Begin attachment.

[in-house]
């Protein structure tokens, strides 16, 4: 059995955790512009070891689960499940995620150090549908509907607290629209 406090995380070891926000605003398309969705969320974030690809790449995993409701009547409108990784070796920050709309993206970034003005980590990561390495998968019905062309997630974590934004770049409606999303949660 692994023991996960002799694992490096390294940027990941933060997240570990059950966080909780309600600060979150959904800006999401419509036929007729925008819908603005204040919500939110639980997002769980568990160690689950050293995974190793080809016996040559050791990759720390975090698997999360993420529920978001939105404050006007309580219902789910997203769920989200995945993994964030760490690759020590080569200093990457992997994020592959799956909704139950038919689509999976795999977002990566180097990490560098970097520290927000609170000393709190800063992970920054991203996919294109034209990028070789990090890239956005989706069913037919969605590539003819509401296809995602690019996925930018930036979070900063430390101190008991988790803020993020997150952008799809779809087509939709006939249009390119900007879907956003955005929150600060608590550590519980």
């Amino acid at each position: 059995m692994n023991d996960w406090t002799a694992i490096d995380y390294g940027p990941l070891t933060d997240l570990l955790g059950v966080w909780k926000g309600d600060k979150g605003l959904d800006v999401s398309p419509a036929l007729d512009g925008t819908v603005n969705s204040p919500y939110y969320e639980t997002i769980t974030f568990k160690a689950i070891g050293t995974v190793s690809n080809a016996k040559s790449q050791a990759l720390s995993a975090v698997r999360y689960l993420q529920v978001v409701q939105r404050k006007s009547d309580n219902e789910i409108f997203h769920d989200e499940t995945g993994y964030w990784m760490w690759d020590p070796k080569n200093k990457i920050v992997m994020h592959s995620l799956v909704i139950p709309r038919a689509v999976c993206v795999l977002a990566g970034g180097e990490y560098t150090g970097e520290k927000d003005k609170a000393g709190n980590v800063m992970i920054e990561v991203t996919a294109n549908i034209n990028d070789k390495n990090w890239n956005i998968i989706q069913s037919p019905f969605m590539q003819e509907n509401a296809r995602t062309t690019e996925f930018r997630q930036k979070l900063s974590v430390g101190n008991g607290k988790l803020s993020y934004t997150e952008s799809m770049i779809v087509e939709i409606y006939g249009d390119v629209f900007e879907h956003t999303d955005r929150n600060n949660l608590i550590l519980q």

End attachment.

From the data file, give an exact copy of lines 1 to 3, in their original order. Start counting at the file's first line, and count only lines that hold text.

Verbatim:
[in-house]
């Protein structure tokens, strides 16, 4: 059995955790512009070891689960499940995620150090549908509907607290629209 406090995380070891926000605003398309969705969320974030690809790449995993409701009547409108990784070796920050709309993206970034003005980590990561390495998968019905062309997630974590934004770049409606999303949660 692994023991996960002799694992490096390294940027990941933060997240570990059950966080909780309600600060979150959904800006999401419509036929007729925008819908603005204040919500939110639980997002769980568990160690689950050293995974190793080809016996040559050791990759720390975090698997999360993420529920978001939105404050006007309580219902789910997203769920989200995945993994964030760490690759020590080569200093990457992997994020592959799956909704139950038919689509999976795999977002990566180097990490560098970097520290927000609170000393709190800063992970920054991203996919294109034209990028070789990090890239956005989706069913037919969605590539003819509401296809995602690019996925930018930036979070900063430390101190008991988790803020993020997150952008799809779809087509939709006939249009390119900007879907956003955005929150600060608590550590519980």
């Amino acid at each position: 059995m692994n023991d996960w406090t002799a694992i490096d995380y390294g940027p990941l070891t933060d997240l570990l955790g059950v966080w909780k926000g309600d600060k979150g605003l959904d800006v999401s398309p419509a036929l007729d512009g925008t819908v603005n969705s204040p919500y939110y969320e639980t997002i769980t974030f568990k160690a689950i070891g050293t995974v190793s690809n080809a016996k040559s790449q050791a990759l720390s995993a975090v698997r999360y689960l993420q529920v978001v409701q939105r404050k006007s009547d309580n219902e789910i409108f997203h769920d989200e499940t995945g993994y964030w990784m760490w690759d020590p070796k080569n200093k990457i920050v992997m994020h592959s995620l799956v909704i139950p709309r038919a689509v999976c993206v795999l977002a990566g970034g180097e990490y560098t150090g970097e520290k927000d003005k609170a000393g709190n980590v800063m992970i920054e990561v991203t996919a294109n549908i034209n990028d070789k390495n990090w890239n956005i998968i989706q069913s037919p019905f969605m590539q003819e509907n509401a296809r995602t062309t690019e996925f930018r997630q930036k979070l900063s974590v430390g101190n008991g607290k988790l803020s993020y934004t997150e952008s799809m770049i779809v087509e939709i409606y006939g249009d390119v629209f900007e879907h956003t999303d955005r929150n600060n949660l608590i550590l519980q």